The HIP debate still rages, but the home inspectors march on

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Meet James Cartwright, former submarine engineer in the Royal Navy, recently turned home inspector.

Mr Cartwright, 31, is one of the first of a growing team needed by the Government to implement its Home Information Packs (HIPs), or sellers' packs, which are to be required by law from June 2007.

Having invested £3,000, most evenings and every weekend for over a year to get his diploma in home inspection, Mr Cartwright is preparing for a hard slog on the frontline.

"I took a risk, but HIPs are going ahead and I think they'll provide a challenging new career," he says.

He has now set up his own company, House Inspect.

To date, the UK has only 196 fully qualified home inspectors, with just over 2,000 in training, according to figures from the Royal Institution of Chartered Surveyors. The Government estimates it will need 7,400 by next June.

Another newly qualified home inspector, Jim Dutch, has been a chartered surveyor since 1981.

"I'm slightly resentful I had to retrain after this long," he admits, "but, on the other hand, how many people would pass their driving test again tomorrow?

"There was a lot of new material to learn, including how to compile a home energy report [into the environmental impact of a property]."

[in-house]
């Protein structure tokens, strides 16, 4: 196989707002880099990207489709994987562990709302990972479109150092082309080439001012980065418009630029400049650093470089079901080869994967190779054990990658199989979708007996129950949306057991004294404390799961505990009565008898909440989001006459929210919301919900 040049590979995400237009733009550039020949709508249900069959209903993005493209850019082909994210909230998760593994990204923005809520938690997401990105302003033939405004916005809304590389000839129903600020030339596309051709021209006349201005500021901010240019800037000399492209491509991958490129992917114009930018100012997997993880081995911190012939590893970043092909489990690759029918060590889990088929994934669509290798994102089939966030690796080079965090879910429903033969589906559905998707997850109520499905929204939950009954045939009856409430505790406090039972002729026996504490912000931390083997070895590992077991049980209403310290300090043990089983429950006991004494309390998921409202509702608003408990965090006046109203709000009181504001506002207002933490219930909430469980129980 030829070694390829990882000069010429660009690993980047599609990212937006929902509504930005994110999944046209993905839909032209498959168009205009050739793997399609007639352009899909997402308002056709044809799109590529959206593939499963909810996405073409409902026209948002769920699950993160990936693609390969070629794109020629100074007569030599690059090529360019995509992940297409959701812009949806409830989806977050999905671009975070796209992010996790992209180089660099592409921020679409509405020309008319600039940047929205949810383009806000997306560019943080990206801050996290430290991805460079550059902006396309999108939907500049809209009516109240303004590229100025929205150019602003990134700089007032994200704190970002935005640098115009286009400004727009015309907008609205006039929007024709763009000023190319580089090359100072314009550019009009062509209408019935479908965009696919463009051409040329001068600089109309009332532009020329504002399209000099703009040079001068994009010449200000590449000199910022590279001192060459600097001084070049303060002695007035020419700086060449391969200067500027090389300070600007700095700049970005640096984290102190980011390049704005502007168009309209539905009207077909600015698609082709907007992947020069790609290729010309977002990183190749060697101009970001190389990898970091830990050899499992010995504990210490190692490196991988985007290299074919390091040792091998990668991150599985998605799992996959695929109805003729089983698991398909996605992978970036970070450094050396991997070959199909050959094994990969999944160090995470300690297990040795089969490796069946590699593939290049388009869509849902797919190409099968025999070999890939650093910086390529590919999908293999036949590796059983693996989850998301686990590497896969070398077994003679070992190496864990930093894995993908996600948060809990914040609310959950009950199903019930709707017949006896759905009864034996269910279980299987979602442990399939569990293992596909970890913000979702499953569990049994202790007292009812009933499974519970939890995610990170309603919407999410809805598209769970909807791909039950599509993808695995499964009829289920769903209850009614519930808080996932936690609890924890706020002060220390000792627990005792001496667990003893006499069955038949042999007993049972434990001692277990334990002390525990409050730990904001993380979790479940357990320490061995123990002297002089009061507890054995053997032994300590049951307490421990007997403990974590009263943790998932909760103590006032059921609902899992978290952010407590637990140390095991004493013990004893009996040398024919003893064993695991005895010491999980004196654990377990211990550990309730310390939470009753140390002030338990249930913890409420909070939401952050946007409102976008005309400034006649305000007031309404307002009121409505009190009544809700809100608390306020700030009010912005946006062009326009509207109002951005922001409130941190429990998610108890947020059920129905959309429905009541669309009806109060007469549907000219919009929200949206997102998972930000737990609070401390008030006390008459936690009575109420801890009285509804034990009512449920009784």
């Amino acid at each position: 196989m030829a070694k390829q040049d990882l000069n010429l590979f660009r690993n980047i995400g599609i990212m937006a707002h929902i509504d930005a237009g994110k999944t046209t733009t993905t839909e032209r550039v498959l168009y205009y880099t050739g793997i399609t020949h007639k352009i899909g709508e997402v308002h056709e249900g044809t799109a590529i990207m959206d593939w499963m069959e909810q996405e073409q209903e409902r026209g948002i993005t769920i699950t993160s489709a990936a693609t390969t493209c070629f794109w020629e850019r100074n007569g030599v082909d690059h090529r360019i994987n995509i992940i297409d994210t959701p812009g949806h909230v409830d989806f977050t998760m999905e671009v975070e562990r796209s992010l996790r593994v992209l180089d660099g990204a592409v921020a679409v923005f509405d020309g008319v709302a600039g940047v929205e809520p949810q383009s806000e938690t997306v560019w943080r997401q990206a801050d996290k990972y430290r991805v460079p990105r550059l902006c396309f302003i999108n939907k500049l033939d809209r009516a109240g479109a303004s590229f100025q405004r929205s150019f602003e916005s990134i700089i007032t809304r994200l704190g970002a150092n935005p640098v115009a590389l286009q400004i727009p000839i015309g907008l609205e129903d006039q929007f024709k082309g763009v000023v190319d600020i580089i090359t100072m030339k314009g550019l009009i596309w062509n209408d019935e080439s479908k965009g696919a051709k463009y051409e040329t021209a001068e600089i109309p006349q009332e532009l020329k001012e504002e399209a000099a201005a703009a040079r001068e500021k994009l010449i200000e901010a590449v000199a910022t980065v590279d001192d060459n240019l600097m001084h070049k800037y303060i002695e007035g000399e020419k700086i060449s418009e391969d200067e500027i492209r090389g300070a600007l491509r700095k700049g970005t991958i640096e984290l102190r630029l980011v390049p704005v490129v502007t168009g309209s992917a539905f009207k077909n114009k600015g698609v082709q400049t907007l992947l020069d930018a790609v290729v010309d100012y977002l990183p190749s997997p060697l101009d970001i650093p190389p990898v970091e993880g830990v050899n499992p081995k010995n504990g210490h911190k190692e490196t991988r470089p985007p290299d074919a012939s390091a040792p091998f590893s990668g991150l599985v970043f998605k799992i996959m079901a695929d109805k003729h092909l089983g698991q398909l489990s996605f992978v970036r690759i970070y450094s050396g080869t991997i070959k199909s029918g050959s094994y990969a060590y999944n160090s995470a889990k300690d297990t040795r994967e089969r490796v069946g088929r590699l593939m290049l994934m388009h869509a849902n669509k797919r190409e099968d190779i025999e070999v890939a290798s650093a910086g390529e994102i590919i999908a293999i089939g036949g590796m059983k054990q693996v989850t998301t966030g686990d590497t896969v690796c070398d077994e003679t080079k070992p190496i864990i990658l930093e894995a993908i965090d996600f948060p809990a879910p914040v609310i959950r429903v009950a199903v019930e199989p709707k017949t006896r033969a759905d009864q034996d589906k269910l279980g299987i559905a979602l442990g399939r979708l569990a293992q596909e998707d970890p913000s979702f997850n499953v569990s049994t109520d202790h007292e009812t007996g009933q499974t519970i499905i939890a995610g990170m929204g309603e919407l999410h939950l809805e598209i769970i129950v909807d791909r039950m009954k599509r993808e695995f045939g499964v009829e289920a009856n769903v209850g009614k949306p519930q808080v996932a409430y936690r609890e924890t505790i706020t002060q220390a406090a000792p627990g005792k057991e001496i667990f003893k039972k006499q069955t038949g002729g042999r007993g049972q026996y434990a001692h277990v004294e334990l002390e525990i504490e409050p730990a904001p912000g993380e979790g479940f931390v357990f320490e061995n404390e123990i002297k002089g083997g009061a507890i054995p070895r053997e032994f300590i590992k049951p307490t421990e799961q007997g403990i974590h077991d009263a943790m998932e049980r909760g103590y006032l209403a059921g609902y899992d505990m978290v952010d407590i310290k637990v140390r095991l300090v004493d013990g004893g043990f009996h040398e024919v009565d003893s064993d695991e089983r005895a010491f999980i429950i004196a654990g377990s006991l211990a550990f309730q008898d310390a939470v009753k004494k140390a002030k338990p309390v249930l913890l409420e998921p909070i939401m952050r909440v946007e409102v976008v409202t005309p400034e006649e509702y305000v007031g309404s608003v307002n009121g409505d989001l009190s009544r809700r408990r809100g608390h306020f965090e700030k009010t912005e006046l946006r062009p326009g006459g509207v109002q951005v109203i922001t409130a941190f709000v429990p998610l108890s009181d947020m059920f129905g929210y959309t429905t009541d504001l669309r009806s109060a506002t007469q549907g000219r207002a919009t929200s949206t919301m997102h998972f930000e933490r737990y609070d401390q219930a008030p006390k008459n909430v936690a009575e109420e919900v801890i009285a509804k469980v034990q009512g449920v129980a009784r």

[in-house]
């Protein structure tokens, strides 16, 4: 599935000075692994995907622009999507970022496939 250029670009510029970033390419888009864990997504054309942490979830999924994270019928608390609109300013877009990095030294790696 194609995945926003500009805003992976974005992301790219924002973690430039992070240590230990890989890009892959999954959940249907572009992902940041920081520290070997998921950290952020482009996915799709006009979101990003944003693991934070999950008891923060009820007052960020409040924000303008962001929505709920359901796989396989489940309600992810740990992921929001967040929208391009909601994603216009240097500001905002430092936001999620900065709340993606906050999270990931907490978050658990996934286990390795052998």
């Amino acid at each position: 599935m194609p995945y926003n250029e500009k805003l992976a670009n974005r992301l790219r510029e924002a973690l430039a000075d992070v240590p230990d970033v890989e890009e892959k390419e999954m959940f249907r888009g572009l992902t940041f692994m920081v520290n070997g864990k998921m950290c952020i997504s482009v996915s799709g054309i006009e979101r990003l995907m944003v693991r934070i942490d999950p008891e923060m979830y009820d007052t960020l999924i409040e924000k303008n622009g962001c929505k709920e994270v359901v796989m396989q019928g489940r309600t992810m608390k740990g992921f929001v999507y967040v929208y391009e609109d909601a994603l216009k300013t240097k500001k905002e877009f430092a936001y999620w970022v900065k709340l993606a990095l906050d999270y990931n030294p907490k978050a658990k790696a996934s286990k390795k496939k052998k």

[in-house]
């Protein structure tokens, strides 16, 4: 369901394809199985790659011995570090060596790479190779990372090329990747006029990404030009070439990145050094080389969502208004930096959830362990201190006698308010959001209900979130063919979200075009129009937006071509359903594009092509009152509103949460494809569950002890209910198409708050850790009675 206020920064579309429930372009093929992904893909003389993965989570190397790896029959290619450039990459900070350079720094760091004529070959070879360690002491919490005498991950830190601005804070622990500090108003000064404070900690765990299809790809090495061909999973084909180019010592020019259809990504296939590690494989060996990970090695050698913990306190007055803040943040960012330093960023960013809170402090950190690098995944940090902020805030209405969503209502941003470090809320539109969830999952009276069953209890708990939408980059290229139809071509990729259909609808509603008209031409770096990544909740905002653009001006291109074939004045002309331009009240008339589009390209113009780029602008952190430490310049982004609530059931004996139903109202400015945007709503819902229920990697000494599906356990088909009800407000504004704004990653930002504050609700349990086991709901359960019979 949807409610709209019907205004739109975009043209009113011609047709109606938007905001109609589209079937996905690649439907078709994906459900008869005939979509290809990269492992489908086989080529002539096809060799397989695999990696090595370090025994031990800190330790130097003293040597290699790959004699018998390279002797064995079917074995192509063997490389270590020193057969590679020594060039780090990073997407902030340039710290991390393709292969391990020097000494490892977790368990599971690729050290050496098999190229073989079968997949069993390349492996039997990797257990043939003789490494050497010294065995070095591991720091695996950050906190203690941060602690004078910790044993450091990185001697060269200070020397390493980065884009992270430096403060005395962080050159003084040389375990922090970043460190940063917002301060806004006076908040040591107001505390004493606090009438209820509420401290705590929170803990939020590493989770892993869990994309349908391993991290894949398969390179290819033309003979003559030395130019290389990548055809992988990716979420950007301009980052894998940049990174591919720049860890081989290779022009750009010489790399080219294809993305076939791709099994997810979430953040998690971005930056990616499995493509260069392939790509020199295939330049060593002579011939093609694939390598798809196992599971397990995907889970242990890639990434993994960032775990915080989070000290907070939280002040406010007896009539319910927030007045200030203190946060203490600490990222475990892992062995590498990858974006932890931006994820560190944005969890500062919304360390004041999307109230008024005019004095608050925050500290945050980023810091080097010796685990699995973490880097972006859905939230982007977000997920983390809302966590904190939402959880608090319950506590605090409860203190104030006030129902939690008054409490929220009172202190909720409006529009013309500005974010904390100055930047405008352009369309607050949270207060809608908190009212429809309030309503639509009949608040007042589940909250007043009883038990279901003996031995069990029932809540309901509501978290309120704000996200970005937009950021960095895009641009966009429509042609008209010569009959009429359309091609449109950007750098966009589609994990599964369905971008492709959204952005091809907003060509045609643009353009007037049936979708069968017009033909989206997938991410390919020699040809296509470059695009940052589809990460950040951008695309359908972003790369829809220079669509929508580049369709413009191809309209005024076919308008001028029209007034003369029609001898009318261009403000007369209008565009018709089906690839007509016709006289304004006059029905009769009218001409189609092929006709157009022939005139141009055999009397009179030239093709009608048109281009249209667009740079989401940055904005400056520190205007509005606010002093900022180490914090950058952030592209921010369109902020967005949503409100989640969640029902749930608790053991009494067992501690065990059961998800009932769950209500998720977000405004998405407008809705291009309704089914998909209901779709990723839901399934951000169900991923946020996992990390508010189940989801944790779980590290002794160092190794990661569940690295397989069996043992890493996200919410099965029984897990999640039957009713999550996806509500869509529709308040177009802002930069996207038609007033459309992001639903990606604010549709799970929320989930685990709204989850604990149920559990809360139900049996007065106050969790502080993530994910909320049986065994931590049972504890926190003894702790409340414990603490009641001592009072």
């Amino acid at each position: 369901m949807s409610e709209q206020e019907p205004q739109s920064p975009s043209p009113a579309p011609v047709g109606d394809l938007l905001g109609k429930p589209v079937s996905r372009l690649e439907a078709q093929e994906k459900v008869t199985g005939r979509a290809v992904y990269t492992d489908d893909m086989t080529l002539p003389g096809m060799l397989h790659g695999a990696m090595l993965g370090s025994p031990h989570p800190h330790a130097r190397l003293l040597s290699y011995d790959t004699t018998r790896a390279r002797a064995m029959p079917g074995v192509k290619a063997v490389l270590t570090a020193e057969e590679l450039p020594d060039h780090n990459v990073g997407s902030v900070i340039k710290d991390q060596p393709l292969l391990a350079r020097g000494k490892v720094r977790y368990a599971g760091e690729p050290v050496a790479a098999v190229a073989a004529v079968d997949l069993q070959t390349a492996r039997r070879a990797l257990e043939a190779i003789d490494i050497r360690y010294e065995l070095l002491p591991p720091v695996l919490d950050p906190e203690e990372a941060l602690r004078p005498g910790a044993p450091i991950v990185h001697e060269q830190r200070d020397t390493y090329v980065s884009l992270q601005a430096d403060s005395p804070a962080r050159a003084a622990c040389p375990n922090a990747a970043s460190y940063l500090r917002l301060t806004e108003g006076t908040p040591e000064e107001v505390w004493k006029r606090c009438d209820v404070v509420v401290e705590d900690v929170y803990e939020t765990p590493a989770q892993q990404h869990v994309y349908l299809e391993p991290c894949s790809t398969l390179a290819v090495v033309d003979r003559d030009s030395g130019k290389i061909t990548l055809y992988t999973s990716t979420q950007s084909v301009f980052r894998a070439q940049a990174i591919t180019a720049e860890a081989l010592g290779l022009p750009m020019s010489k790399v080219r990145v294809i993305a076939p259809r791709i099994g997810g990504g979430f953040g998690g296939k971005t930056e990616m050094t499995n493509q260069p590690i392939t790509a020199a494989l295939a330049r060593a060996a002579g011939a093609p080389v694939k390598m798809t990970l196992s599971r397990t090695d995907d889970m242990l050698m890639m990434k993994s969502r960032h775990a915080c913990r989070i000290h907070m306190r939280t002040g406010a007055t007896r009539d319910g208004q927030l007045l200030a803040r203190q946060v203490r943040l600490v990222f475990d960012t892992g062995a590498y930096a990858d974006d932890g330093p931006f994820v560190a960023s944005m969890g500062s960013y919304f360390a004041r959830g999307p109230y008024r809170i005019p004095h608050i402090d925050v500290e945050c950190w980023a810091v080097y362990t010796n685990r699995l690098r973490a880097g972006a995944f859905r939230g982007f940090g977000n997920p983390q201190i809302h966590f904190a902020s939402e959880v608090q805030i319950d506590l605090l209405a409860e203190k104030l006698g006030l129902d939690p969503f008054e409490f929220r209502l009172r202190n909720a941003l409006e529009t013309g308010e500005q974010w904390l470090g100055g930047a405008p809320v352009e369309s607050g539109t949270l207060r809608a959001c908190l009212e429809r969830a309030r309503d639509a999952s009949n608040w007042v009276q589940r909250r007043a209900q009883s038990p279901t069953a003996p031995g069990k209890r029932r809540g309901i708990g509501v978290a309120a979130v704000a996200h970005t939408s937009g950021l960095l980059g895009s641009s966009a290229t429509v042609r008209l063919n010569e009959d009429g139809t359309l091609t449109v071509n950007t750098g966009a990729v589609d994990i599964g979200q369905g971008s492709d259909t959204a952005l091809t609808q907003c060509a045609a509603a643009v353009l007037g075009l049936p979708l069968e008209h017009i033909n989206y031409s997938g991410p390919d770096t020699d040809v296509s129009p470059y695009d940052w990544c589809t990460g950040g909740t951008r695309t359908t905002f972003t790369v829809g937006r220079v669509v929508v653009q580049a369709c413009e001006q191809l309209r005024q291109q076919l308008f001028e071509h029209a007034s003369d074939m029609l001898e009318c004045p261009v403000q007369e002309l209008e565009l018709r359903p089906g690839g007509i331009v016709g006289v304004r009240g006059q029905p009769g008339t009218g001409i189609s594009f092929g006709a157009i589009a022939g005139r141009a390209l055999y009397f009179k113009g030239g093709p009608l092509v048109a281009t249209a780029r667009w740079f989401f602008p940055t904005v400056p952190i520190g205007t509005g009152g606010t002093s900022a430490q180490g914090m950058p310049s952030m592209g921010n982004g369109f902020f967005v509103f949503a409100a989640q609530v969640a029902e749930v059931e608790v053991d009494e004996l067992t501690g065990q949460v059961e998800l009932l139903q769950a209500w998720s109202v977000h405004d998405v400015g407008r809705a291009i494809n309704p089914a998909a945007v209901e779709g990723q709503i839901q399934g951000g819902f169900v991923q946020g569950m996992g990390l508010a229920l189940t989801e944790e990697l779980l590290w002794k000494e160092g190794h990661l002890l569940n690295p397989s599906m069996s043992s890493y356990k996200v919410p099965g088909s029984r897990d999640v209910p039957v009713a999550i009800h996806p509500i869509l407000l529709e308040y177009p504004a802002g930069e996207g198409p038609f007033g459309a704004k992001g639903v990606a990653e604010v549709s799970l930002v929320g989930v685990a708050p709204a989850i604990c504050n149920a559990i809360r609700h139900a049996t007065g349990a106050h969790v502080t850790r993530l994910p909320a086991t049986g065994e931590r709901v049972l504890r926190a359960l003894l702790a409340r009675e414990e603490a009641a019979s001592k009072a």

HIPs are intended to ease the burden on buyers, particularly first-timers, by shifting the responsibility for surveys and searches on to sellers. The packs cost up to £1,000 each, and the Government says they'll speed up the house-buying process and eradicate gazumping, as rival buyers will have less time to step in.

But critics of HIPs are concerned that they do not have to include a valuation, meaning that homebuyers will still have to fork out for one themselves. The packs are also likely to lead to fewer houses going on the market, as speculative sellers balk at their cost.

Only last week, lender GMAC-RFC presented research to the House of Commons suggesting that the introduction of HIPs could create a 10 per cent reduction in housing transactions in the first year. Critics argue, too, that it will actually become easier to gazump another buyer, since all the information required to make a last-minute offer will already be available in the HIP.

The Council of Mortgage Lenders reported last week that many of its members are worried they may not be able to adapt their technology in time for the introduction of HIPs.

The administrative wheels are also turning slowly for Mr Cartwright and Mr Dutch, neither of whom has yet been licensed by the Government, despite having passed the test for the home inspection diploma.

The two men are waiting for government vetting centres, authorised by the Department for Communities and Local Government, to be set up and start issuing official authorisations. There's no time to waste. While sellers' packs won't become compulsory until 1 June 2007, a "dry run" (during which sellers will not have to pay for HIPs) begins in October. SAVA (Surveyors and Valuers Accreditation), the industry body supervising the training of home inspectors, says it could take up to five weeks for a standard licence application to be processed; it hopes to start giving out licences in September in time for the dry run.